Player mutiny, a sport in turmoil, the prospect of a major boycott.
These are just a few ways to describe the storm that’s currently brewing on the World Snooker Tour.
A situation that has the potential to boil over is reaching its simmering point, with tensions escalating on more than one side.
On Tuesday, the World Snooker Tour (WST) released an eyebrow-raising statement in which it attacked its own players, throwing a jab in at snooker media in the process.
But first, let’s go back a few days.
Over the weekend, it became clear through various sources that two high-profile and lucrative events are to be staged later this month in Shanghai and Macau.
The unsanctioned events clash with tournaments already scheduled on the WST calendar.
Ronnie O’Sullivan, Judd Trump, Mark Williams, Ding Junhui, and Jack Lisowski are set to compete at the Shanghai event between October 17th and 19th.
These dates coincide with the Northern Ireland Open qualifiers, but as members of the top 16 their preliminary-round fixtures will be held over to the venue stages of that ranking event anyway.
What’s more pertinent is the Macau Snooker Masters being held a week later.
Reigning world snooker champion Luca Brecel, four-time Crucible winners Mark Selby and John Higgins, and former ranking event champions Ali Carter and Thepchaiya Un-Nooh are involved.
With the quintet featuring in Macau, it means their guaranteed non-entry to the Northern Ireland Open in Belfast.
Why is this a problem, you may reasonably ask?
Because every professional player has signed a contract in which it implies that they are forbidden from playing in external events if it devalues tournaments already on the World Snooker Tour.
A lot of snooker’s biggest names, however, have evidently grown tired of how the sport is being run.
Tournaments have returned to China this season after a four-year absence due to the pandemic, finally providing more earning opportunities after what was a testing period on the circuit.
But overall there have been serious questions asked in recent times of WST and the World Professional Billiards and Snooker Association’s (WPBSA) inability to grow the game further.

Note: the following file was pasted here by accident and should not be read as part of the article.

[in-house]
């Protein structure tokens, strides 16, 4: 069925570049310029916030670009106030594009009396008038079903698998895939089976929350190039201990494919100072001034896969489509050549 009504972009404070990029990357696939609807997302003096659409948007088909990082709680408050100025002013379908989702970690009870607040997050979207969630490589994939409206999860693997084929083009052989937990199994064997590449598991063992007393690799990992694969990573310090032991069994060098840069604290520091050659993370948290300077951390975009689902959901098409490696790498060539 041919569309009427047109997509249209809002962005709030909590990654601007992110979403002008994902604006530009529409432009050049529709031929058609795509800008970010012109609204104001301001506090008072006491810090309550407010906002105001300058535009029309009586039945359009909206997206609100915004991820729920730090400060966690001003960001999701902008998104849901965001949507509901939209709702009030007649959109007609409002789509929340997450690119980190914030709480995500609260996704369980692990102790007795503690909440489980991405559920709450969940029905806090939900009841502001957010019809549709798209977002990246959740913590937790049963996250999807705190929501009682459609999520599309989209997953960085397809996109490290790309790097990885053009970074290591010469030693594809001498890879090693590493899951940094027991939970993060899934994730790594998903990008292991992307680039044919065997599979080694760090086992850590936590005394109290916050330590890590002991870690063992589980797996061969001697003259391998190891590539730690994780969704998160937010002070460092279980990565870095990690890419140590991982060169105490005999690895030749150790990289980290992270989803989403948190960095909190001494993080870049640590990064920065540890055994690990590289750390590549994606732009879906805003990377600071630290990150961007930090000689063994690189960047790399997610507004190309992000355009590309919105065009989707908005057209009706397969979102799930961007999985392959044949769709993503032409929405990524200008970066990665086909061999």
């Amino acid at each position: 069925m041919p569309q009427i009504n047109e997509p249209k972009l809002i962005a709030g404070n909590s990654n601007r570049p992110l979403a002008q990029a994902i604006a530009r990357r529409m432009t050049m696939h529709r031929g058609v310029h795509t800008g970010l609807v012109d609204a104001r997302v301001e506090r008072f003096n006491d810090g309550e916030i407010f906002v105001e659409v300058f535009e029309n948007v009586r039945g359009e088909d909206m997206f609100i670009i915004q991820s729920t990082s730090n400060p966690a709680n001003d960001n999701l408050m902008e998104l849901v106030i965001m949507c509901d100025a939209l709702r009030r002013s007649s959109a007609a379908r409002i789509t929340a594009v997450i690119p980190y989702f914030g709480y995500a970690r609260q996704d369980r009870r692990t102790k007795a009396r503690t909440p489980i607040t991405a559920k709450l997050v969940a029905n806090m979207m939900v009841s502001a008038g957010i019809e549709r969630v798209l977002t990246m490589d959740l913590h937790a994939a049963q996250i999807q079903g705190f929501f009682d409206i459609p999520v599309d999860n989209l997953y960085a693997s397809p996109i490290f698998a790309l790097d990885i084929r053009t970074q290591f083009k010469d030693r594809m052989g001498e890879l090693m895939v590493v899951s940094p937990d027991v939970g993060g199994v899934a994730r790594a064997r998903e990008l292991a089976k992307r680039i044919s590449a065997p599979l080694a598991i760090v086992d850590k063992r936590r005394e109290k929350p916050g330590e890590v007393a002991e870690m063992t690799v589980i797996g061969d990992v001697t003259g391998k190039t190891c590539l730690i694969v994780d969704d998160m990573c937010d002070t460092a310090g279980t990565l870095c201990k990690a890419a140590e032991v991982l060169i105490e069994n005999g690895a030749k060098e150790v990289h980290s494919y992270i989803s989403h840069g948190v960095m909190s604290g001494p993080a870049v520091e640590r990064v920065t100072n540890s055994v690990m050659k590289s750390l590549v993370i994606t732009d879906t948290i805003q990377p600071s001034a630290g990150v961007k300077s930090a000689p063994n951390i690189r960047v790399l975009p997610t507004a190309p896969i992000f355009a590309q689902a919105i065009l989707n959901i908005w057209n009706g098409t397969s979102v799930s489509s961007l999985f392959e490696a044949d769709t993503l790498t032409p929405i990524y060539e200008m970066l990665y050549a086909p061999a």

Several organisational and planning gaffes have only served to heighten tensions.
Constant issues with venues, a fiasco surrounding WST’s live-scoring system this term, and a lopsided calendar have contributed to an alienation of both players and fans alike.
Yet as has been its trademark move when challenged on a topic over the last few years, WST decided its best course of action was not to listen, but to launch a staggering attack instead.
“Following recent speculation and the publication of an article containing many inaccuracies, the WST would like to make its position clear regarding non-sanctioned exhibition events,” the World Snooker Tour statement read.
“It is important to stress that WST players do not have to enter all WST events, they have the freedom to choose, which has always been the case.”
“This level of freedom is unlike any other sport where players have voluntarily opted to enter contracts with their club/organisation.
“However, with this level of freedom we do make clear in our player contracts that a player must not do anything that is detrimental to the WST or a WST event.
“It is without doubt that playing in a non-sanctioned event instead of playing in a WST event is detrimental to that WST event.
“Given the exhibition event in Macau directly clashes with the final stages of the Northern Ireland Open, a player’s participation in it would constitute a breach of their player contract given that to compete in Macau, the player would not be available to compete in the Northern Ireland Open thereby devaluing the Northern Ireland Open.
“Unfortunately, despite engaging in email correspondence and phone calls intended to best explain our position and enable the players to make informed decisions, five players (four of whom are ranked within the top 16) have decided not to compete in the Northern Ireland Open and have withdrawn their entry in order to play in Macau.
“These players are Mark Selby, John Higgins, Luca Brecel, Thepchaiya Un-Nooh and Ali Carter, none of whom will therefore appear in Belfast.